Siciarz’s smooth, homespun island mystery series continues to provide satisfying entertainment with plenty of wit and...

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Rum for the Pineapple Cup

The third installment of mystery novelist Siciarz’s (Away With the Fishes, 2014, etc.) Island of Oh series, featuring the continuing adventures of the fictional tropical island’s customs and excise officer, Raoul Orlean.

As the story begins, Raoul has forgotten his librarian wife Lila’s birthday. He visits shop owner and bewitching mystic Cora Silverfish for a last-minute piece of jewelry, knowing that her gems have a reputation for being enchanted. He also knows that he’ll get a good deal, now that her shop is set to go out of business. She selects a gemstone for him that comes complete with a spell to ward off the spirits of darkness, and this comes in handy later, when Lila receives only a minor injury from a fall. A faded cricket player, Seafus Hobb, cryptically warns Cora not to close her shop; he blames her for his diminished former sports career and his present job as an oddities-museum curator. A merciless, manipulative local newspaper editor, Bruce Kandele, stirs the pot by saying that Lila’s injury may be the result of some “malicious intent” by Cora, due to some philandering by Raoul. Soon, accusations begin swirling around Lila’s faithfulness as well. Questions also arise about officer Dwight Williams’s clandestine (and possibly illegal) deliveries to businesses from a sketchy curator. Meanwhile, the island’s annual Pineapple Cup soccer tournament approaches. Raoul once again dons his investigative hat and does the spadework to catch guilty parties in action. Is Dwight a courier of criminal contraband? Is someone intercepting packages at Seafus’ museum? Will the intuitive Cora save the day, or is she a co-conspirator? Needless to say, the resolution is swift and justice is served, although readers will find that much of the plot is obvious by the middle portion of the novel. Overall, though, the author is in fine form once again, using the same breezy storytelling and likable, engrossing characters that have made the Island of Oh popular. Siciarz shows Raoul demonstrating some investigative skill and, in typical frenzied fashion, dashing across the island in search of answers with a spontaneously planned sting operation. Even though the mystery this time around is more loosely drawn than in past volumes, fans of the series can rest assured that the island remains in good hands with folks like Raoul Orlean on its side.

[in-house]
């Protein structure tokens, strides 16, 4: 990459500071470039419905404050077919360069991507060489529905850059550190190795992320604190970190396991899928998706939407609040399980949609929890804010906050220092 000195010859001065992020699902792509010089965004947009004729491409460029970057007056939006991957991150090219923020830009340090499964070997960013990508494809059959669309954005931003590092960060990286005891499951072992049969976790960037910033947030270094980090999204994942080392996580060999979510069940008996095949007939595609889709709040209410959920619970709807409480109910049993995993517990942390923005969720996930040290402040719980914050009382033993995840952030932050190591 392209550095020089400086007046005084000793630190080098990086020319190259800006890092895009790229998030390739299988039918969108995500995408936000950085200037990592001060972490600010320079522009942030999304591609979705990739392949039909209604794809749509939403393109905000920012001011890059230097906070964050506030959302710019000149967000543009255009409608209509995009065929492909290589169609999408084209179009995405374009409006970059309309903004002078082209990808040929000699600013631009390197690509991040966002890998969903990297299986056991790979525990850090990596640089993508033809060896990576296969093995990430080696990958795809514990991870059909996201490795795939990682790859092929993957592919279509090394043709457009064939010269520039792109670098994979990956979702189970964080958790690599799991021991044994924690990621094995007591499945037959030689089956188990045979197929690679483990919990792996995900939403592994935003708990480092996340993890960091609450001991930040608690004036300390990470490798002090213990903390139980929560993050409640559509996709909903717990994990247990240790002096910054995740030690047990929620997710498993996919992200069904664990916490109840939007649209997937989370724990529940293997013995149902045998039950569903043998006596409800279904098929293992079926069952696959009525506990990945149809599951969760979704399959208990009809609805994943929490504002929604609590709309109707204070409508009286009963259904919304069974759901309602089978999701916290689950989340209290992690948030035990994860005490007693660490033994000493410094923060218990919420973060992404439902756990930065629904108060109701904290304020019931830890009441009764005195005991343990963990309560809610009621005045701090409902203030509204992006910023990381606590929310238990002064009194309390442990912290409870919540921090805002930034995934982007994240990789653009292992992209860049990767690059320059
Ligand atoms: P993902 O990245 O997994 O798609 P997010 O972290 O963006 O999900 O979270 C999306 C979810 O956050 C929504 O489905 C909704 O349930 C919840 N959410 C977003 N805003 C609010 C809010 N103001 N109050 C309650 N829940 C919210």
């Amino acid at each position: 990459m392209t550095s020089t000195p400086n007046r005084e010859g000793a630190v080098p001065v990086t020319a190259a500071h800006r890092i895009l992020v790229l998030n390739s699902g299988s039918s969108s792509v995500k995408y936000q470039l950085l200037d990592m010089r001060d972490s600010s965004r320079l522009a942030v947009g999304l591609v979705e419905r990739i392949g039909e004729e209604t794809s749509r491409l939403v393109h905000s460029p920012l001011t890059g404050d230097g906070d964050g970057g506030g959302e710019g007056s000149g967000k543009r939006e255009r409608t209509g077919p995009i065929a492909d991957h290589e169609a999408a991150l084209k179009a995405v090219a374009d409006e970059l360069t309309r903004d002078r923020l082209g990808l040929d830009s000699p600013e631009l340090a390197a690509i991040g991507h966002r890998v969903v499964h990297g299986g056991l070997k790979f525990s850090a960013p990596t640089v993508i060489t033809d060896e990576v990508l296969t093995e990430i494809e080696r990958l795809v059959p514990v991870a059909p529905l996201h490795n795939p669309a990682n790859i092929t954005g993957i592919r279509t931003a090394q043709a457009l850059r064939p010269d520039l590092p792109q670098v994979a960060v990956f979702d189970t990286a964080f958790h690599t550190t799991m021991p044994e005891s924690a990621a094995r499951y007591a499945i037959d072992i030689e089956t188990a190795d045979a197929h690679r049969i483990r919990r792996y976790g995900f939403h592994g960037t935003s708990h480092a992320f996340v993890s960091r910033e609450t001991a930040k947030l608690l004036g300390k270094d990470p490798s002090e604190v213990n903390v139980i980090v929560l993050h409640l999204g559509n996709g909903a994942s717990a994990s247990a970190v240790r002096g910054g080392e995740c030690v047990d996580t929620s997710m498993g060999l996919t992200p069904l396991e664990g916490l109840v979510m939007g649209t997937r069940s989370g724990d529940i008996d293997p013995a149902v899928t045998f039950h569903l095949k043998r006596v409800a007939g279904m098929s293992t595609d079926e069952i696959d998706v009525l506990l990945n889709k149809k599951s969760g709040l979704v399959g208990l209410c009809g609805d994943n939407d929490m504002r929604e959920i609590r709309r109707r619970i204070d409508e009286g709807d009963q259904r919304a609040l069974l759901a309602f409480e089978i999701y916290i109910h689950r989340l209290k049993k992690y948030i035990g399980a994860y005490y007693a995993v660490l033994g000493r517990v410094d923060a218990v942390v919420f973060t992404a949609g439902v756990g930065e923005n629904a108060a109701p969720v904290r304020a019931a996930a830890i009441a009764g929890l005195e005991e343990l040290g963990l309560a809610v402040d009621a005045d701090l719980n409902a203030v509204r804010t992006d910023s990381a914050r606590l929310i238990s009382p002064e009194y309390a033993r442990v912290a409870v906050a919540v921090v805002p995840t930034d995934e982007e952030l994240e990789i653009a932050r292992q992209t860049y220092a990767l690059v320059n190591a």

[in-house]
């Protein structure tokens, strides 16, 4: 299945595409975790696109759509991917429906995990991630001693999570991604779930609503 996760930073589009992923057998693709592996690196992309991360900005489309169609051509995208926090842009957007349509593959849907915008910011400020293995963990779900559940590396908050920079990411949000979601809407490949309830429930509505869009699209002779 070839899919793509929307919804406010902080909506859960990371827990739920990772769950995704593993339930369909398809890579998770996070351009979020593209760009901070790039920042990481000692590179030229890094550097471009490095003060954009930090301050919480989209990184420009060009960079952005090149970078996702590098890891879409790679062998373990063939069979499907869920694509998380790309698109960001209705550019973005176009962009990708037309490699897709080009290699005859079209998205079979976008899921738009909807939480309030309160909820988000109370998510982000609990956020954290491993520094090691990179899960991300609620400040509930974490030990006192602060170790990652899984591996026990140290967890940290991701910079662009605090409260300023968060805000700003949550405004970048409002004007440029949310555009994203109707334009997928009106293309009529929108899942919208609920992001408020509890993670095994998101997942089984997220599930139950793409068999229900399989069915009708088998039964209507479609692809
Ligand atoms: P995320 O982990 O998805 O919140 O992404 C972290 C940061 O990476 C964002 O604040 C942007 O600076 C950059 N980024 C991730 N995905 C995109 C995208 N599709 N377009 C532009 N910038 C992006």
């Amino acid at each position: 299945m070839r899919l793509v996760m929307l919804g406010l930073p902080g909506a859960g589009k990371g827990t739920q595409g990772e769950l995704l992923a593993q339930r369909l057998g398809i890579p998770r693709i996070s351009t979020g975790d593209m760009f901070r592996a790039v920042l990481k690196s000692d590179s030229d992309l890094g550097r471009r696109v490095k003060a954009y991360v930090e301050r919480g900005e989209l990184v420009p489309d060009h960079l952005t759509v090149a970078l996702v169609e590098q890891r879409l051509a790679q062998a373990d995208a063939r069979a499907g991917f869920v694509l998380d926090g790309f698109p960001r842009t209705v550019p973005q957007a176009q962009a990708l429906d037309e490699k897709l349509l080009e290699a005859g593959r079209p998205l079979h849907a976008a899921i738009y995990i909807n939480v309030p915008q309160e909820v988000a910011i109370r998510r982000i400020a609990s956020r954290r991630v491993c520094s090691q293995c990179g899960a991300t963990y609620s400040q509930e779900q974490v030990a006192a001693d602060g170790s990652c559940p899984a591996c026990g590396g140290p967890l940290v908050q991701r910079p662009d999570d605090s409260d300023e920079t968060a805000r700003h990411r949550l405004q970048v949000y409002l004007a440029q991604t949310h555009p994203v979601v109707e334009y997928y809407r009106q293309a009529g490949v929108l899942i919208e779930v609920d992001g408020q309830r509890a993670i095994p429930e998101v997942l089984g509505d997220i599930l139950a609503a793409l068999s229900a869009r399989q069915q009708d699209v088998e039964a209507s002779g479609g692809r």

Siciarz’s smooth, homespun island mystery series continues to provide satisfying entertainment with plenty of wit and spiritual nuance.

Pub Date: N/A

ISBN: N/A

Page Count: -

Publisher: Pink Moon Press

Review Posted Online: Oct. 27, 2016

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A tasty, if not always tasteful, tale of supernatural mayhem that fans of King and Crichton alike will enjoy.

DEVOLUTION

Are we not men? We are—well, ask Bigfoot, as Brooks does in this delightful yarn, following on his bestseller World War Z (2006).